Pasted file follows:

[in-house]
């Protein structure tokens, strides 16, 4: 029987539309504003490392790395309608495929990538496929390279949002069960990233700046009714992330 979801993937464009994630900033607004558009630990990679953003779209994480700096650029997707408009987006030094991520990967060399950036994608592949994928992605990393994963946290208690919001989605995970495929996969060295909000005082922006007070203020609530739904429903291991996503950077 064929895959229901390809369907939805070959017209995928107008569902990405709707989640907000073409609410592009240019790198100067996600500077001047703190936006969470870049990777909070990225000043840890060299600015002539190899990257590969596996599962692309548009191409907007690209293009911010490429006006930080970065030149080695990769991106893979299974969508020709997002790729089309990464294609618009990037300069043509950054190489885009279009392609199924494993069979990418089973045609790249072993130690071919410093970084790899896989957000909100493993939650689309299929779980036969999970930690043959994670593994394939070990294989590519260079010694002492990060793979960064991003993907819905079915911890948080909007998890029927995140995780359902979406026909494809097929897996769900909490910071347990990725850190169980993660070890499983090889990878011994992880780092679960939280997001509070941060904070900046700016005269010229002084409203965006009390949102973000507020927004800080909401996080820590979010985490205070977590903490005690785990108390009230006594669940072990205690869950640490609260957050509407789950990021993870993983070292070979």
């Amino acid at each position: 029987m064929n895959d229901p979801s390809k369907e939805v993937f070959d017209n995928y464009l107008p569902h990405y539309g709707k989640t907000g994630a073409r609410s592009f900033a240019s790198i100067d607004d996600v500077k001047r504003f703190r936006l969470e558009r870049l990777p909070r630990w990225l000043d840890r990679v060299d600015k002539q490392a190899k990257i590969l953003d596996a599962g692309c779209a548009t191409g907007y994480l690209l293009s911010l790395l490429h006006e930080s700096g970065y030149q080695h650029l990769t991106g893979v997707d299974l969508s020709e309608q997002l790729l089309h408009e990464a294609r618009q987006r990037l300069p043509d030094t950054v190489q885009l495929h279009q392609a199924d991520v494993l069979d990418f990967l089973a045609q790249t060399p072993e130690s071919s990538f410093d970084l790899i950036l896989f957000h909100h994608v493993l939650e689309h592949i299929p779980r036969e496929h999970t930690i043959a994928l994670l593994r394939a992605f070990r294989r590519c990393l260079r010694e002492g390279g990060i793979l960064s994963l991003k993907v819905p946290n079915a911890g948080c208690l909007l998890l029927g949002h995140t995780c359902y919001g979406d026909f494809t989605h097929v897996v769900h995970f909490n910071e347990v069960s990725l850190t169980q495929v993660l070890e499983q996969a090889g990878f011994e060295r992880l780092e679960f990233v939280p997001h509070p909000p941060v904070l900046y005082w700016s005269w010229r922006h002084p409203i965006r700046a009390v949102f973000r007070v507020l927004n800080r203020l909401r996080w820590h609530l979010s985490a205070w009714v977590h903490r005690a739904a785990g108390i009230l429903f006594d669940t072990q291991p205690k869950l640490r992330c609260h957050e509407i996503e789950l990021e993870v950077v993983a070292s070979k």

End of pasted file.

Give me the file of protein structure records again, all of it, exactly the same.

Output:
[in-house]
């Protein structure tokens, strides 16, 4: 029987539309504003490392790395309608495929990538496929390279949002069960990233700046009714992330 979801993937464009994630900033607004558009630990990679953003779209994480700096650029997707408009987006030094991520990967060399950036994608592949994928992605990393994963946290208690919001989605995970495929996969060295909000005082922006007070203020609530739904429903291991996503950077 064929895959229901390809369907939805070959017209995928107008569902990405709707989640907000073409609410592009240019790198100067996600500077001047703190936006969470870049990777909070990225000043840890060299600015002539190899990257590969596996599962692309548009191409907007690209293009911010490429006006930080970065030149080695990769991106893979299974969508020709997002790729089309990464294609618009990037300069043509950054190489885009279009392609199924494993069979990418089973045609790249072993130690071919410093970084790899896989957000909100493993939650689309299929779980036969999970930690043959994670593994394939070990294989590519260079010694002492990060793979960064991003993907819905079915911890948080909007998890029927995140995780359902979406026909494809097929897996769900909490910071347990990725850190169980993660070890499983090889990878011994992880780092679960939280997001509070941060904070900046700016005269010229002084409203965006009390949102973000507020927004800080909401996080820590979010985490205070977590903490005690785990108390009230006594669940072990205690869950640490609260957050509407789950990021993870993983070292070979």
């Amino acid at each position: 029987m064929n895959d229901p979801s390809k369907e939805v993937f070959d017209n995928y464009l107008p569902h990405y539309g709707k989640t907000g994630a073409r609410s592009f900033a240019s790198i100067d607004d996600v500077k001047r504003f703190r936006l969470e558009r870049l990777p909070r630990w990225l000043d840890r990679v060299d600015k002539q490392a190899k990257i590969l953003d596996a599962g692309c779209a548009t191409g907007y994480l690209l293009s911010l790395l490429h006006e930080s700096g970065y030149q080695h650029l990769t991106g893979v997707d299974l969508s020709e309608q997002l790729l089309h408009e990464a294609r618009q987006r990037l300069p043509d030094t950054v190489q885009l495929h279009q392609a199924d991520v494993l069979d990418f990967l089973a045609q790249t060399p072993e130690s071919s990538f410093d970084l790899i950036l896989f957000h909100h994608v493993l939650e689309h592949i299929p779980r036969e496929h999970t930690i043959a994928l994670l593994r394939a992605f070990r294989r590519c990393l260079r010694e002492g390279g990060i793979l960064s994963l991003k993907v819905p946290n079915a911890g948080c208690l909007l998890l029927g949002h995140t995780c359902y919001g979406d026909f494809t989605h097929v897996v769900h995970f909490n910071e347990v069960s990725l850190t169980q495929v993660l070890e499983q996969a090889g990878f011994e060295r992880l780092e679960f990233v939280p997001h509070p909000p941060v904070l900046y005082w700016s005269w010229r922006h002084p409203i965006r700046a009390v949102f973000r007070v507020l927004n800080r203020l909401r996080w820590h609530l979010s985490a205070w009714v977590h903490r005690a739904a785990g108390i009230l429903f006594d669940t072990q291991p205690k869950l640490r992330c609260h957050e509407i996503e789950l990021e993870v950077v993983a070292s070979k």